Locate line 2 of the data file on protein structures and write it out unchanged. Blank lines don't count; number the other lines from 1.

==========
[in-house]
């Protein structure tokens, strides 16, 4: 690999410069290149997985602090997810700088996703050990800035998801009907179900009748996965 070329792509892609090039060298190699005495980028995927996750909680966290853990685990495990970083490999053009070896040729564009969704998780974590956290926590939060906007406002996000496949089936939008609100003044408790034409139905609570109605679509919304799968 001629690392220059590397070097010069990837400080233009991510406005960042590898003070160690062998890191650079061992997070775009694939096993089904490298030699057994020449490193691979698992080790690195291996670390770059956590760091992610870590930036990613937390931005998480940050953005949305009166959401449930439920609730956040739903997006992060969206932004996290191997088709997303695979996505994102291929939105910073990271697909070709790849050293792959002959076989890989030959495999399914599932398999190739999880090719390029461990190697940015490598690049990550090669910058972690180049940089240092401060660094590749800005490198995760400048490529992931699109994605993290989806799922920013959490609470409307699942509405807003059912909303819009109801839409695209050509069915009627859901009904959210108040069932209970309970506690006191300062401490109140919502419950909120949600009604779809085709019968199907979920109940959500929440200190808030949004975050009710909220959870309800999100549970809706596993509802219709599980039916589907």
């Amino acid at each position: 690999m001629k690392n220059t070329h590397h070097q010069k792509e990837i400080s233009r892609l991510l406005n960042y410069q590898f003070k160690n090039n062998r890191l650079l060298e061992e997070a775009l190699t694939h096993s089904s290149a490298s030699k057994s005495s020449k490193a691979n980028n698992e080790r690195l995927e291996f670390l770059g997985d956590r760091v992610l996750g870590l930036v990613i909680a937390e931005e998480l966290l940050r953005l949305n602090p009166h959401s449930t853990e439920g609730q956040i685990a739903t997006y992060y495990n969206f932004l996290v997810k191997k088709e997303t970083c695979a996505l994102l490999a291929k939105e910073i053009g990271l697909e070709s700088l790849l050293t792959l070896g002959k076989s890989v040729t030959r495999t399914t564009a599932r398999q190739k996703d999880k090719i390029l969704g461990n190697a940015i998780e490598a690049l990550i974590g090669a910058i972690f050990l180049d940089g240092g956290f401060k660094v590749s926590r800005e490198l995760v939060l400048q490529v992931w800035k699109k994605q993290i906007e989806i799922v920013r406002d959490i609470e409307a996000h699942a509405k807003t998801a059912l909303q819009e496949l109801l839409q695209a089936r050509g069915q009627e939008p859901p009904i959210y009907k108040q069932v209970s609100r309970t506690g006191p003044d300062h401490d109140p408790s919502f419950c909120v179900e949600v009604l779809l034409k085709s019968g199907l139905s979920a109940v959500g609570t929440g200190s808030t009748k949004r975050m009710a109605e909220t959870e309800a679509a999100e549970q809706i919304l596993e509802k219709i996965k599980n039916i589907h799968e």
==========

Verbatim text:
């Protein structure tokens, strides 16, 4: 690999410069290149997985602090997810700088996703050990800035998801009907179900009748996965 070329792509892609090039060298190699005495980028995927996750909680966290853990685990495990970083490999053009070896040729564009969704998780974590956290926590939060906007406002996000496949089936939008609100003044408790034409139905609570109605679509919304799968 001629690392220059590397070097010069990837400080233009991510406005960042590898003070160690062998890191650079061992997070775009694939096993089904490298030699057994020449490193691979698992080790690195291996670390770059956590760091992610870590930036990613937390931005998480940050953005949305009166959401449930439920609730956040739903997006992060969206932004996290191997088709997303695979996505994102291929939105910073990271697909070709790849050293792959002959076989890989030959495999399914599932398999190739999880090719390029461990190697940015490598690049990550090669910058972690180049940089240092401060660094590749800005490198995760400048490529992931699109994605993290989806799922920013959490609470409307699942509405807003059912909303819009109801839409695209050509069915009627859901009904959210108040069932209970309970506690006191300062401490109140919502419950909120949600009604779809085709019968199907979920109940959500929440200190808030949004975050009710909220959870309800999100549970809706596993509802219709599980039916589907």